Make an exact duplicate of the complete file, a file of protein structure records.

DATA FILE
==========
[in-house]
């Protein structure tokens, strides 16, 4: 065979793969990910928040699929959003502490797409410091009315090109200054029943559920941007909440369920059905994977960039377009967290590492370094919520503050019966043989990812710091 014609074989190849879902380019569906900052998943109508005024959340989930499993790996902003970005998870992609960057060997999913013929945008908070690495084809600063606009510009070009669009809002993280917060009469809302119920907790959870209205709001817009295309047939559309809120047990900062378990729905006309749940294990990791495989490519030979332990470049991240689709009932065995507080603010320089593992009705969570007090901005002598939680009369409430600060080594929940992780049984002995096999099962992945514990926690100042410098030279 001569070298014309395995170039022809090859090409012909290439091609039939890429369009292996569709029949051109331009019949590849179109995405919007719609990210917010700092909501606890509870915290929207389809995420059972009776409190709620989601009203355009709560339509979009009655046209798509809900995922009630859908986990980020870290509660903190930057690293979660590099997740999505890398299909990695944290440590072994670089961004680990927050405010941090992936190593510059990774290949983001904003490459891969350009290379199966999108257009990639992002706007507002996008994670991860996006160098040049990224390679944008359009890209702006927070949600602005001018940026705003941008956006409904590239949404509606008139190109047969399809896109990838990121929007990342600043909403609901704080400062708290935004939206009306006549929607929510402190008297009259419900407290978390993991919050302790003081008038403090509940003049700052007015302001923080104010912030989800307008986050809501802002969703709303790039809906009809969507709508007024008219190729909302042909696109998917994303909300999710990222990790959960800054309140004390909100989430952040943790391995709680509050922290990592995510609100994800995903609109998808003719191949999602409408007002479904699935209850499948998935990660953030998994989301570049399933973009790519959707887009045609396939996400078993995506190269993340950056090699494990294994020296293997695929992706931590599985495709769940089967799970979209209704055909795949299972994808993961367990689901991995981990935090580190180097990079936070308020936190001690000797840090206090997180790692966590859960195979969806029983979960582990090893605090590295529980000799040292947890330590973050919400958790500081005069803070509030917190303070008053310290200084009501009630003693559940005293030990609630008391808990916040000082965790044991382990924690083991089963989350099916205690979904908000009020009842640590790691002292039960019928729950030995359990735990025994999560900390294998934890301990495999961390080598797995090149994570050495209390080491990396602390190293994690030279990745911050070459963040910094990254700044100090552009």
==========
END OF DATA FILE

[in-house]
């Protein structure tokens, strides 16, 4: 065979793969990910928040699929959003502490797409410091009315090109200054029943559920941007909440369920059905994977960039377009967290590492370094919520503050019966043989990812710091 014609074989190849879902380019569906900052998943109508005024959340989930499993790996902003970005998870992609960057060997999913013929945008908070690495084809600063606009510009070009669009809002993280917060009469809302119920907790959870209205709001817009295309047939559309809120047990900062378990729905006309749940294990990791495989490519030979332990470049991240689709009932065995507080603010320089593992009705969570007090901005002598939680009369409430600060080594929940992780049984002995096999099962992945514990926690100042410098030279 001569070298014309395995170039022809090859090409012909290439091609039939890429369009292996569709029949051109331009019949590849179109995405919007719609990210917010700092909501606890509870915290929207389809995420059972009776409190709620989601009203355009709560339509979009009655046209798509809900995922009630859908986990980020870290509660903190930057690293979660590099997740999505890398299909990695944290440590072994670089961004680990927050405010941090992936190593510059990774290949983001904003490459891969350009290379199966999108257009990639992002706007507002996008994670991860996006160098040049990224390679944008359009890209702006927070949600602005001018940026705003941008956006409904590239949404509606008139190109047969399809896109990838990121929007990342600043909403609901704080400062708290935004939206009306006549929607929510402190008297009259419900407290978390993991919050302790003081008038403090509940003049700052007015302001923080104010912030989800307008986050809501802002969703709303790039809906009809969507709508007024008219190729909302042909696109998917994303909300999710990222990790959960800054309140004390909100989430952040943790391995709680509050922290990592995510609100994800995903609109998808003719191949999602409408007002479904699935209850499948998935990660953030998994989301570049399933973009790519959707887009045609396939996400078993995506190269993340950056090699494990294994020296293997695929992706931590599985495709769940089967799970979209209704055909795949299972994808993961367990689901991995981990935090580190180097990079936070308020936190001690000797840090206090997180790692966590859960195979969806029983979960582990090893605090590295529980000799040292947890330590973050919400958790500081005069803070509030917190303070008053310290200084009501009630003693559940005293030990609630008391808990916040000082965790044991382990924690083991089963989350099916205690979904908000009020009842640590790691002292039960019928729950030995359990735990025994999560900390294998934890301990495999961390080598797995090149994570050495209390080491990396602390190293994690030279990745911050070459963040910094990254700044100090552009």